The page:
Citation

Bitch You Must Be Crazy: Mental Illness and Ntozake Shange’s For Colored Girls (1976)

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Abstract:

The release of Tyler Perry’s 2010 film For Colored Girls revived debates about Ntozake’s Shange’s classic work For Colored Girls Who Consider Suicide When the Rainbow is Enuf. While contemporary critiques allude to an implicit discourse about psychological trauma, there remains a popular and scholarly silence around the most salient topic—mental illness. Using the colloquial idiom “bitch you must me crazy” as a guiding theme, this paper considers how Shange’s play engages the issues around mental illness and black women and considers the implications within a broader social crisis. Mental illness in its various manifestations—psychotic, mood, anxiety, among others–is not unique to any group. Yet, experiences of mental illness do not exist outside socio-historical and cultural configurations. Implicit in the play’s title is both a question and a proposition about particular bodies within African American cultural contexts—Why do colored girls consider suicide? I argue that play offers insight into understanding the social conditions under which many black women experience mental illness. It also presents theoretical models for prevention and/or healing. In order to address the silences around mental health the paper considers the text’s exploration of three major issues: 1) the social constructions of black womanhood 2) the psychological conditions of African American women 3) the linkages between black female sexuality and sanity.
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Association:
Name: 36th Annual National Council for Black Studies
URL:
http://www.ncbsonline.org


Citation:
URL: http://citation.allacademic.com/meta/p557446_index.html
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MLA Citation:

Louis, Diana. "Bitch You Must Be Crazy: Mental Illness and Ntozake Shange’s For Colored Girls (1976)" Paper presented at the annual meeting of the 36th Annual National Council for Black Studies, Sheraton Atlanta Hotel, Atlanta, GA, Mar 07, 2012 <Not Available>. 2014-11-24 <http://citation.allacademic.com/meta/p557446_index.html>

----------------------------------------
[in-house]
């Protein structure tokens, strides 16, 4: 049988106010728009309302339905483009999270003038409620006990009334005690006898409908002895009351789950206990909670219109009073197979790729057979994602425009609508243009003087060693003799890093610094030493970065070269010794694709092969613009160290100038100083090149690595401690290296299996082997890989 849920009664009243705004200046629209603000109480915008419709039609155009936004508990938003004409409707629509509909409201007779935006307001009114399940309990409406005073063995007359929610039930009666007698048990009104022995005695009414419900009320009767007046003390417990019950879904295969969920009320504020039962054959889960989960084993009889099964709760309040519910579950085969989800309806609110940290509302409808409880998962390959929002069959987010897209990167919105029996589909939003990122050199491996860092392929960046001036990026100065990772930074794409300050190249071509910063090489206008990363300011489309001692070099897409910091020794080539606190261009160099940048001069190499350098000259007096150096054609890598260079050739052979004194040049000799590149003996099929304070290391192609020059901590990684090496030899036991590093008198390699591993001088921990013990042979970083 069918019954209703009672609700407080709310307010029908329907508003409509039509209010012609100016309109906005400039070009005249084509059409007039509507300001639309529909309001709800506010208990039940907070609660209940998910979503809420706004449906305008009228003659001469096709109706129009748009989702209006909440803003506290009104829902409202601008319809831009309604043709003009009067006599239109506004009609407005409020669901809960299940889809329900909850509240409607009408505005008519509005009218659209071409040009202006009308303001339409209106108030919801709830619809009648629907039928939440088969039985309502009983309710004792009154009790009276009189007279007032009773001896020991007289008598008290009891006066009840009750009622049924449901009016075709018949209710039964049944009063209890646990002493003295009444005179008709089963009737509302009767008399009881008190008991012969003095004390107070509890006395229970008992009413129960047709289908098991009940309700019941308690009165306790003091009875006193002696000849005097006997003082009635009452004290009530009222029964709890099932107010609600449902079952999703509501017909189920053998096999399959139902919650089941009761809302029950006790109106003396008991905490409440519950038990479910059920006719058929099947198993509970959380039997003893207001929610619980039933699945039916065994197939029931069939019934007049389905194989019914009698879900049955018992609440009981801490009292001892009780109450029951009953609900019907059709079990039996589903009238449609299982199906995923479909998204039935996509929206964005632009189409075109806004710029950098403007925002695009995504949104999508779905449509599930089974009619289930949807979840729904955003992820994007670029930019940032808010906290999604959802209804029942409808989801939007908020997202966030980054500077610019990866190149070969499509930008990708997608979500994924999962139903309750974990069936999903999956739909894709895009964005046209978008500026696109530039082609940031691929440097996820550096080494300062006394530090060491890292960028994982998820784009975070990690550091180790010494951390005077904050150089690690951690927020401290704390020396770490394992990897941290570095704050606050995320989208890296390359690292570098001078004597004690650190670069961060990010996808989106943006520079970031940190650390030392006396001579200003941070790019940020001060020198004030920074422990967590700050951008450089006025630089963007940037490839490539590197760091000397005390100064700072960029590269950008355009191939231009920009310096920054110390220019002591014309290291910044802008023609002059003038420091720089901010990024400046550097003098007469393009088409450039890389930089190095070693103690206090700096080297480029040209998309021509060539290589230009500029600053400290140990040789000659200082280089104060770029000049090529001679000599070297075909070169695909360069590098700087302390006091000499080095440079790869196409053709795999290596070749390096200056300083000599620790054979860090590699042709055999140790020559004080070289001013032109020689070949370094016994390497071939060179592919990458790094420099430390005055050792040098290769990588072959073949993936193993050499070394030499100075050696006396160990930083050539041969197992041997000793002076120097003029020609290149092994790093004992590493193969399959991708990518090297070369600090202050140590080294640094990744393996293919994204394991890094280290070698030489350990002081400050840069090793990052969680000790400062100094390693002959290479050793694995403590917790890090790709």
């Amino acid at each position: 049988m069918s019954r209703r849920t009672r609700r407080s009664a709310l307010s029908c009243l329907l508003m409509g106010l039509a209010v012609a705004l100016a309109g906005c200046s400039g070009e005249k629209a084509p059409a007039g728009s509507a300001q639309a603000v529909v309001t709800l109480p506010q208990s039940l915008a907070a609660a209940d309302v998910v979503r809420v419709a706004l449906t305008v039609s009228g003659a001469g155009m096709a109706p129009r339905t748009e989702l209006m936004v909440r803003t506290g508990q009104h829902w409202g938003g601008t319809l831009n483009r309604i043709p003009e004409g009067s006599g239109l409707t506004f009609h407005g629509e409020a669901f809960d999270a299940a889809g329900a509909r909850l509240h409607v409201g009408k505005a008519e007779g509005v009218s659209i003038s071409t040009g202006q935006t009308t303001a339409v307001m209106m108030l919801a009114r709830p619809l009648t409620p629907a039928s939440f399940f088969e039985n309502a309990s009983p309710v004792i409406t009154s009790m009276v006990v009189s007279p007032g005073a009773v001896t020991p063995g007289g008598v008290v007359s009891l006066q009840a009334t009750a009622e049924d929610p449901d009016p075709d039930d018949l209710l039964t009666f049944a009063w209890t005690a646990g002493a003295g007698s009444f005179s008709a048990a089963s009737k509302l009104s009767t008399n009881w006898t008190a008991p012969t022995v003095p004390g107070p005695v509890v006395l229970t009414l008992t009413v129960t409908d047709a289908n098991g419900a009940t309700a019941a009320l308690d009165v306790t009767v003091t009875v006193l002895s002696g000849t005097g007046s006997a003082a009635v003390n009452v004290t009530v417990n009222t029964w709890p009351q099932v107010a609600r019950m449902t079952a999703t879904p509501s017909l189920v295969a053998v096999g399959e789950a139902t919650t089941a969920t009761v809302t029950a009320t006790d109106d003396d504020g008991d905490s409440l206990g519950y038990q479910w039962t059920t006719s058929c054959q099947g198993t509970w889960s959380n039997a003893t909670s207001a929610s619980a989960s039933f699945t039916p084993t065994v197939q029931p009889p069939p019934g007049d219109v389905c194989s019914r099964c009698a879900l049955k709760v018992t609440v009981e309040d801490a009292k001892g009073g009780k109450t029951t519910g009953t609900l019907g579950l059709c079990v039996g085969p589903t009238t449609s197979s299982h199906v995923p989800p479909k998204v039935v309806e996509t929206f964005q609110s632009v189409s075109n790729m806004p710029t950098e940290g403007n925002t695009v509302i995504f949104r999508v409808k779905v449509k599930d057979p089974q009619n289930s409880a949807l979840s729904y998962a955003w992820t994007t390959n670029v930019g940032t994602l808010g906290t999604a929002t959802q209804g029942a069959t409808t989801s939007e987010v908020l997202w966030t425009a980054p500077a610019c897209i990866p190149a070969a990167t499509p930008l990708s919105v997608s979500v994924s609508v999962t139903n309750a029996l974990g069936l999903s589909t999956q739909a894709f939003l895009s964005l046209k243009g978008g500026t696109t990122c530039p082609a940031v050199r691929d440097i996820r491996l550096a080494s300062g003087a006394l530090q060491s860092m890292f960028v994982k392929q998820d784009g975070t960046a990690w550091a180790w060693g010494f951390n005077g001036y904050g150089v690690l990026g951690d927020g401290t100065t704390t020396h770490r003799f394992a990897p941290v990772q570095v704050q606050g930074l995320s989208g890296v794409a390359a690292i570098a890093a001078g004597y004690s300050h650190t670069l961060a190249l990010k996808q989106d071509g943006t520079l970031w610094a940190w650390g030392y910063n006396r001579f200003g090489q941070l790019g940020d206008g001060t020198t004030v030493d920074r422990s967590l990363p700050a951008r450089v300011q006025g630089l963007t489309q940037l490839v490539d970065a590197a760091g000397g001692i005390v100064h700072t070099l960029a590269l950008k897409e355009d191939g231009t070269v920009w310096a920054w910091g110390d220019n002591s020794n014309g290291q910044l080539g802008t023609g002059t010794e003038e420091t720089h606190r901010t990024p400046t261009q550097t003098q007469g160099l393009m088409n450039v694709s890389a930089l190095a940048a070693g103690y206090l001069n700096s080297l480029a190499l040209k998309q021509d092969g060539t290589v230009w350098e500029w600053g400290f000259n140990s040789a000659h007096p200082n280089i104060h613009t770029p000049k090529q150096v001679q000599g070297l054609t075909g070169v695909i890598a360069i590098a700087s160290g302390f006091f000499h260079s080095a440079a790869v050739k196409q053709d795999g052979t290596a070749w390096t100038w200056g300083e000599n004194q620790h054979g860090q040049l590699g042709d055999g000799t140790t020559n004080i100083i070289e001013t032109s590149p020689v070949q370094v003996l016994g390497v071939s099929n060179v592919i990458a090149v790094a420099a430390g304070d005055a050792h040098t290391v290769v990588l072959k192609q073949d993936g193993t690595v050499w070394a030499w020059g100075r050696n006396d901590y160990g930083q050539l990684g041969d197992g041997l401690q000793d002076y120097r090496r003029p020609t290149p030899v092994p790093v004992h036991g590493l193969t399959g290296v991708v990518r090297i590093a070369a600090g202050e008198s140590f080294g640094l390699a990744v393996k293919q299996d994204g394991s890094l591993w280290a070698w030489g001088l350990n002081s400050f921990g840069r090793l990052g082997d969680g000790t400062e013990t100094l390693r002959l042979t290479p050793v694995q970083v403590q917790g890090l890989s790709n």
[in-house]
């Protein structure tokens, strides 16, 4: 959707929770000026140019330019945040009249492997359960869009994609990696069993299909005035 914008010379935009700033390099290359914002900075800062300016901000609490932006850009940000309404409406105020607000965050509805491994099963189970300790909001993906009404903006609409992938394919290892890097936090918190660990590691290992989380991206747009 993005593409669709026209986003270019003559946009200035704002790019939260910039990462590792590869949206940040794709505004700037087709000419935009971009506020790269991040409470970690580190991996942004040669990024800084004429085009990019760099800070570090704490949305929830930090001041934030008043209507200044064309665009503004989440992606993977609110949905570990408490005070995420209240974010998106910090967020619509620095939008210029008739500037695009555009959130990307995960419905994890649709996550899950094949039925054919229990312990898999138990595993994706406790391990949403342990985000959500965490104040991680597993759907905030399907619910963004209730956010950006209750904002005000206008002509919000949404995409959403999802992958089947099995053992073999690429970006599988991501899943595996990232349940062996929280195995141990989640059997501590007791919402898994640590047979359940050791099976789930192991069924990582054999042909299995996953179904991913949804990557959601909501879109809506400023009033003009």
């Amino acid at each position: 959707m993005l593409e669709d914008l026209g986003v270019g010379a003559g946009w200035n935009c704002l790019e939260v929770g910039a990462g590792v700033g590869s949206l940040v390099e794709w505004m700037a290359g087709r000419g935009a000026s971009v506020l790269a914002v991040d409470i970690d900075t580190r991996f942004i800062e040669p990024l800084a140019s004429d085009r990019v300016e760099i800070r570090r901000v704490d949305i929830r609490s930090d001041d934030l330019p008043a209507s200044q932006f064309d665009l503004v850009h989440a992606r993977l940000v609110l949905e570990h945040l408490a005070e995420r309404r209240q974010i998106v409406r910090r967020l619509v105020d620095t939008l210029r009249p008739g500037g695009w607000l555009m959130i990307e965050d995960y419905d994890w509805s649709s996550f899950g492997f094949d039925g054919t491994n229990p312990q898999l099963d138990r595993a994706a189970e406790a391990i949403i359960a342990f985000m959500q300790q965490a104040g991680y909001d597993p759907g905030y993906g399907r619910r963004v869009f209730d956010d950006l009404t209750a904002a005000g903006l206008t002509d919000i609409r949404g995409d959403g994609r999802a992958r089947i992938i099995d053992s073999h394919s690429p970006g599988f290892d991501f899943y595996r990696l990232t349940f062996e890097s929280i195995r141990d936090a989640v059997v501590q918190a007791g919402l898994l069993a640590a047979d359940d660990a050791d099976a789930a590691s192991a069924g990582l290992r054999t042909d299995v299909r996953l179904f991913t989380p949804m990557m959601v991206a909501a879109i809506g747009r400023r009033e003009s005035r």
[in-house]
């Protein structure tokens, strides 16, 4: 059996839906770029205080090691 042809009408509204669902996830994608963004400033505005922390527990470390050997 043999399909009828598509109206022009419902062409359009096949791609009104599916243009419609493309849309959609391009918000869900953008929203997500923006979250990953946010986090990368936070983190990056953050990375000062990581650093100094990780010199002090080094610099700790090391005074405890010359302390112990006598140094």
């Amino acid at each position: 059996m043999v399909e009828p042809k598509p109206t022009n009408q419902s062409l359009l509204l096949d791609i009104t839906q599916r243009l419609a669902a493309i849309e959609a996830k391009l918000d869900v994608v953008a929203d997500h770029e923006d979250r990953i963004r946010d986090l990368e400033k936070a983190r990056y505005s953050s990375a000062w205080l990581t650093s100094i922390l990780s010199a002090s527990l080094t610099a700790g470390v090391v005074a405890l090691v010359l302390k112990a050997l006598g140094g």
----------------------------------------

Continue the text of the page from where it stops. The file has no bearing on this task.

APA Citation:

Louis, D. M. , 2012-03-07 "Bitch You Must Be Crazy: Mental Illness and Ntozake Shange’s For Colored Girls (1976)" Paper presented at the annual meeting of the 36th Annual National Council for Black Studies, Sheraton Atlanta Hotel, Atlanta, GA <Not Available>. 2014-11-24 from http://citation.allacademic.com/meta/p557446_index.html

Publication Type: Individual Presentation
Review Method: Peer Reviewed
Abstract: The release of Tyler Perry’s 2010 film For Colored Girls revived debates about Ntozake’s Shange’s classic work For Colored Girls Who Consider Suicide When the Rainbow is Enuf. While contemporary critiques allude to an implicit discourse about psychological trauma, there remains a popular and scholarly silence around the most salient topic—mental illness. Using the colloquial idiom “bitch you must me crazy” as a guiding theme, this paper considers how Shange’s play engages the issues around mental illness and black women and considers the implications within a broader social crisis. Mental illness in its various manifestations—psychotic, mood, anxiety, among others–is not unique to any group. Yet, experiences of mental illness do not exist outside socio-historical and cultural configurations. Implicit in the play’s title is both a question and a proposition about particular bodies within African American cultural contexts—Why do colored girls consider suicide? I argue that play offers insight into understanding the social conditions under which many black women experience mental illness. It also presents theoretical models for prevention and/or healing. In order to address the silences around mental health the paper considers the text’s exploration of three major issues: 1) the social constructions of black womanhood 2) the psychological conditions of African American women 3) the linkages between black female sexuality and sanity.


Similar Titles:
Little Girl Lost: The Erasure of Girls of Color in Domestic Sexual Trafficking Discourses

The colored girl must die’: Youth, criminality, and capital punishment in the Carolinas, 1885-1905

"For Colored Girls…"Revisited: Black Girls and Their Own Words


 
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